|Naval History of Great Britain - Vol III
||British and French Fleets - Channel
brave and enterprising officer ought reasonably to run in performing the king's service ; I confess that I should more readily have anticipated a charge of temerity than a censure of pusillanimity. If, with, I may fairly assert, as ill manned a ship as ever sailed from England, a station was maintained singly, with very little interval, for three months, without a pilot, within the enemy's islands, in the mouth of their rivers, in the presence of an extremely superior force continually in motion ; if his convoys, attended by this force, were as often chased, forced out of their course, and obliged to take shelter in ports they were not destined for ; if that very weak and inefficient ship's company was, in that time, by unremitting attention and exertion, brought to such a state of discipline as gave me sufficient confidence to wait for, and chase into her own ports, an enemy's ship, in all respects greatly superior to the brig I commanded ; if lying to a whole day in the enemy's road at the mouth of a river, bidding defiance to two brigs, each of nearly equal force with the Vincejo, a schooner, and 50 sail of armed gun-boats, brigs and luggers, all under way, and occasionally laying their heads off the land, but keeping close to their batteries ; if, after having got ashore in the mouth of a river, within grape-range of the batteries, I had, I may well be permitted to say, the audacity to unrig the Vincejo, get her guns out, and haul her high and dry into an enemy's port in a small island, between Belle-Isle and the Main, within four miles of the continent, to examine her keel and repair her damage, making preparations in the mean time to fight a land battle, in case of a very probable attack, protected only by the presence of a frigate for a day or two ; if taking and running on shore several of the enemy's vessels under the batteries, in sight of the above force ; if unreeving and reeving double all my running rigging that was susceptible of it, and almost entirely rigging my ship anew, as much to increase my mechanical purchases, to supply the deficiency of hands in working her, as promptly to make sailors of my landmen and boys, with whatever circumstances may be added to this catalogue, from my public account of the action, and the testimony of my immediate captors, be proofs of want of energy, bravery, intelligence, and seamanship, it must be acknowledged that I ought to take my place among arrant cowards and incorrigible lubbers. " *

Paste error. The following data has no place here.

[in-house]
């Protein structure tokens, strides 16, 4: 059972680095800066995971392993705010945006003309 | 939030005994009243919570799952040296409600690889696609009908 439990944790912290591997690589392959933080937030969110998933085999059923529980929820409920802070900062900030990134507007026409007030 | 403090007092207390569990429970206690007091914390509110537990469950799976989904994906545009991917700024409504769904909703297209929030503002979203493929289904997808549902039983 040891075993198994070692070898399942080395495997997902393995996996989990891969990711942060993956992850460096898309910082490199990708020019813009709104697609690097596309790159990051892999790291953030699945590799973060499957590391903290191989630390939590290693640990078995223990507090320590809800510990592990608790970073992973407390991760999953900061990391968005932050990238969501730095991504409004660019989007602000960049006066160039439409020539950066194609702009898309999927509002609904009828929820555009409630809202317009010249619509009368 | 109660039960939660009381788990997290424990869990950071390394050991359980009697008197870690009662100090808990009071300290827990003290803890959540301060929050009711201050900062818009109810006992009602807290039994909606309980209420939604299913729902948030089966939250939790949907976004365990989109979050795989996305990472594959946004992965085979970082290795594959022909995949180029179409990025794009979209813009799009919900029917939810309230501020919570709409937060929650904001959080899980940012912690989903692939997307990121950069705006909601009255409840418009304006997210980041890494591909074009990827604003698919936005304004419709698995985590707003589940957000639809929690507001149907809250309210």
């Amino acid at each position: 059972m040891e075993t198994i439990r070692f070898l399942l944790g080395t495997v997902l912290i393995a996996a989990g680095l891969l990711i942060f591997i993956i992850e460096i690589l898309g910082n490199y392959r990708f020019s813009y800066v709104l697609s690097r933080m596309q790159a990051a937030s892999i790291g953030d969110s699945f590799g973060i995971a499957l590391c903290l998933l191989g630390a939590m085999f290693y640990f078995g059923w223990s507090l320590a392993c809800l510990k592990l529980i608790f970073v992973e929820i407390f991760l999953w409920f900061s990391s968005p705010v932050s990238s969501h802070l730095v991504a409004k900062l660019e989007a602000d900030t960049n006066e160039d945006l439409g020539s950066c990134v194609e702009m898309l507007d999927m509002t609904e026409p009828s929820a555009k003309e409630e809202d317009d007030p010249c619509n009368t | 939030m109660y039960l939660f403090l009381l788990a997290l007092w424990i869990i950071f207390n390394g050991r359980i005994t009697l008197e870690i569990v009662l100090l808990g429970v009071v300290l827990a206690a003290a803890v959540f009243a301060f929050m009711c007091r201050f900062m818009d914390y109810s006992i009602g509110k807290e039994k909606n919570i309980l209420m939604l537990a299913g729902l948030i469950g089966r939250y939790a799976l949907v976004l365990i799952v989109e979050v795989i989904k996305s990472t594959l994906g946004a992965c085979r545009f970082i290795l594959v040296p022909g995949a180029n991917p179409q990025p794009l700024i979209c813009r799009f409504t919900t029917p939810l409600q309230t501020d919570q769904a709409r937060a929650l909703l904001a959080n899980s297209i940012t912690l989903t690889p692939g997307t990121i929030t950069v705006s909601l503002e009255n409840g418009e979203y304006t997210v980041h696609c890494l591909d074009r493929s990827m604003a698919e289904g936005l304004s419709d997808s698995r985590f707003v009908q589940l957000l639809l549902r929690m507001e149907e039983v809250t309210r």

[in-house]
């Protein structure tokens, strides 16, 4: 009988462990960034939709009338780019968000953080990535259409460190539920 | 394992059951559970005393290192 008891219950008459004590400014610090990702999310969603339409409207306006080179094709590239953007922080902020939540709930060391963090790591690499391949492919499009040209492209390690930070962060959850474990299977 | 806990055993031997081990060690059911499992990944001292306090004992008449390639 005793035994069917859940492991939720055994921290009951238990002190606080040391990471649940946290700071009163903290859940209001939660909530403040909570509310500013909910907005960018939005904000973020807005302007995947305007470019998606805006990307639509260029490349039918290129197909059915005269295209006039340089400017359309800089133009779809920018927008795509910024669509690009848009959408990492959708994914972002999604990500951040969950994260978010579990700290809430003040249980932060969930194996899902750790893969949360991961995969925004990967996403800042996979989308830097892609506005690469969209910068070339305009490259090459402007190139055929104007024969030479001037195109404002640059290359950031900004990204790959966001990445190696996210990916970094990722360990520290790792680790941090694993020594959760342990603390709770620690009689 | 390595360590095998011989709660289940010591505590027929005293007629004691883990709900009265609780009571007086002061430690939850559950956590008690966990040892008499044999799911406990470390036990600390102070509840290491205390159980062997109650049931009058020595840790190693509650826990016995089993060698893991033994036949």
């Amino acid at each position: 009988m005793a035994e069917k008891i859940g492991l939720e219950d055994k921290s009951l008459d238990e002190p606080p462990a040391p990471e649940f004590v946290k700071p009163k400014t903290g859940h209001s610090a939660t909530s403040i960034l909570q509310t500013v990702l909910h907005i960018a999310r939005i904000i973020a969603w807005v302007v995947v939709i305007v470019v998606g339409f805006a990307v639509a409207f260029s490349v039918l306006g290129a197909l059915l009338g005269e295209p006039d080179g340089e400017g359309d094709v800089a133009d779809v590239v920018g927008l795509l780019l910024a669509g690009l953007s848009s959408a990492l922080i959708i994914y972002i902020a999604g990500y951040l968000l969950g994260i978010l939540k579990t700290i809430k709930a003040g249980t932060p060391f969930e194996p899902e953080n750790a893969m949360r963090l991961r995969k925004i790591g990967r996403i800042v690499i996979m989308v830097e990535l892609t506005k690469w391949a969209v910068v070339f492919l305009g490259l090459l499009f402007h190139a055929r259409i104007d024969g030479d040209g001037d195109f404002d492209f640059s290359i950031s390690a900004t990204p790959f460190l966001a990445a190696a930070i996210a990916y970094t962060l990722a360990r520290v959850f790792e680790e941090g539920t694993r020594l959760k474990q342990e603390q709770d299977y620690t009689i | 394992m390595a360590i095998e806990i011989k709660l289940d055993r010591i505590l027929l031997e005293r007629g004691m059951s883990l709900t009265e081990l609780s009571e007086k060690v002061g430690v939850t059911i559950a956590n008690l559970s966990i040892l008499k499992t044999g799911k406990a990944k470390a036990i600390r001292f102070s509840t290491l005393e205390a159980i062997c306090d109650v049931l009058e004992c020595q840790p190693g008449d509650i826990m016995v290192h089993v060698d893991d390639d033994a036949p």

Owing to the great preparations making in Flushing, Helvoet, and Ostende, these ports were narrowly watched by a British force placed under the orders of Commodore Sir William Sidney Smith, the 50-gun ship Antelope ; whose accustomed anchorage was near the north-east extremity of the Schonevelde channel, about six leagues west-north-west, or thereabouts, of Flushing, and rather more than the same distance, in nearly a south-south-west direction, from Ostende. The following was the plan adopted for a quick
* Naval Chronicle, vol. xxxv. p. 445.
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